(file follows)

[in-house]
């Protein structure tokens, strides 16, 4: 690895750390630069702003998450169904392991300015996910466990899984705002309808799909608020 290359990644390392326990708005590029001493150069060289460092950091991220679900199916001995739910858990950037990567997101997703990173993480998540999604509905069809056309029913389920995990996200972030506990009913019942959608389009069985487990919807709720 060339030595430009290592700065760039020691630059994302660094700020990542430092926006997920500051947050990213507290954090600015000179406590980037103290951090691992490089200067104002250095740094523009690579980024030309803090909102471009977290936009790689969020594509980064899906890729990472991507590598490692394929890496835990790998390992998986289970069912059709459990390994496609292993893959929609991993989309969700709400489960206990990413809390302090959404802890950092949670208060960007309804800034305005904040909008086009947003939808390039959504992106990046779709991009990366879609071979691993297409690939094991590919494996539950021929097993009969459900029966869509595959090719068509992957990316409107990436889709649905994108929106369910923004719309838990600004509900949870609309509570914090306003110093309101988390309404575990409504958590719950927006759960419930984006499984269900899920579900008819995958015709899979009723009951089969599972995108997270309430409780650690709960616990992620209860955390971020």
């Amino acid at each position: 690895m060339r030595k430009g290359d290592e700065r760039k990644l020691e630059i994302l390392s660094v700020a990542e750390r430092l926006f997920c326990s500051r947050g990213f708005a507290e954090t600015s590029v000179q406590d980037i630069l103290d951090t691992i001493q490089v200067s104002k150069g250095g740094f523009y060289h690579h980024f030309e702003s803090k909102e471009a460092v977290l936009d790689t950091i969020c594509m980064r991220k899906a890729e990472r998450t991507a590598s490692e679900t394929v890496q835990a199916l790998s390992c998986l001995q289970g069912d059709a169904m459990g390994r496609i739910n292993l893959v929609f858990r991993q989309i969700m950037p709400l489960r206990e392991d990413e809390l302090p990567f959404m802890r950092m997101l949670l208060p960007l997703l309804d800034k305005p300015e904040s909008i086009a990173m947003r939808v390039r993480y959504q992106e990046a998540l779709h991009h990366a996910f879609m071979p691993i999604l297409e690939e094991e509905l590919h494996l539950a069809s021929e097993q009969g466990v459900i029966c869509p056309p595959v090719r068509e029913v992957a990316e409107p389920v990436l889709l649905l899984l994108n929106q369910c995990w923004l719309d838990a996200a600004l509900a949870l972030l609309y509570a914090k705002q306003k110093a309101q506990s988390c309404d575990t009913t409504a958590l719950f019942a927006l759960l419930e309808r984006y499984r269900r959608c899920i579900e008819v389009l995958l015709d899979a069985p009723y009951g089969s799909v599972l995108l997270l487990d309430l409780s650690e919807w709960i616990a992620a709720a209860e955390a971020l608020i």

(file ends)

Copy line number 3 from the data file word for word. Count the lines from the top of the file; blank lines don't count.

């Amino acid at each position: 690895m060339r030595k430009g290359d290592e700065r760039k990644l020691e630059i994302l390392s660094v700020a990542e750390r430092l926006f997920c326990s500051r947050g990213f708005a507290e954090t600015s590029v000179q406590d980037i630069l103290d951090t691992i001493q490089v200067s104002k150069g250095g740094f523009y060289h690579h980024f030309e702003s803090k909102e471009a460092v977290l936009d790689t950091i969020c594509m980064r991220k899906a890729e990472r998450t991507a590598s490692e679900t394929v890496q835990a199916l790998s390992c998986l001995q289970g069912d059709a169904m459990g390994r496609i739910n292993l893959v929609f858990r991993q989309i969700m950037p709400l489960r206990e392991d990413e809390l302090p990567f959404m802890r950092m997101l949670l208060p960007l997703l309804d800034k305005p300015e904040s909008i086009a990173m947003r939808v390039r993480y959504q992106e990046a998540l779709h991009h990366a996910f879609m071979p691993i999604l297409e690939e094991e509905l590919h494996l539950a069809s021929e097993q009969g466990v459900i029966c869509p056309p595959v090719r068509e029913v992957a990316e409107p389920v990436l889709l649905l899984l994108n929106q369910c995990w923004l719309d838990a996200a600004l509900a949870l972030l609309y509570a914090k705002q306003k110093a309101q506990s988390c309404d575990t009913t409504a958590l719950f019942a927006l759960l419930e309808r984006y499984r269900r959608c899920i579900e008819v389009l995958l015709d899979a069985p009723y009951g089969s799909v599972l995108l997270l487990d309430l409780s650690e919807w709960i616990a992620a709720a209860e955390a971020l608020i």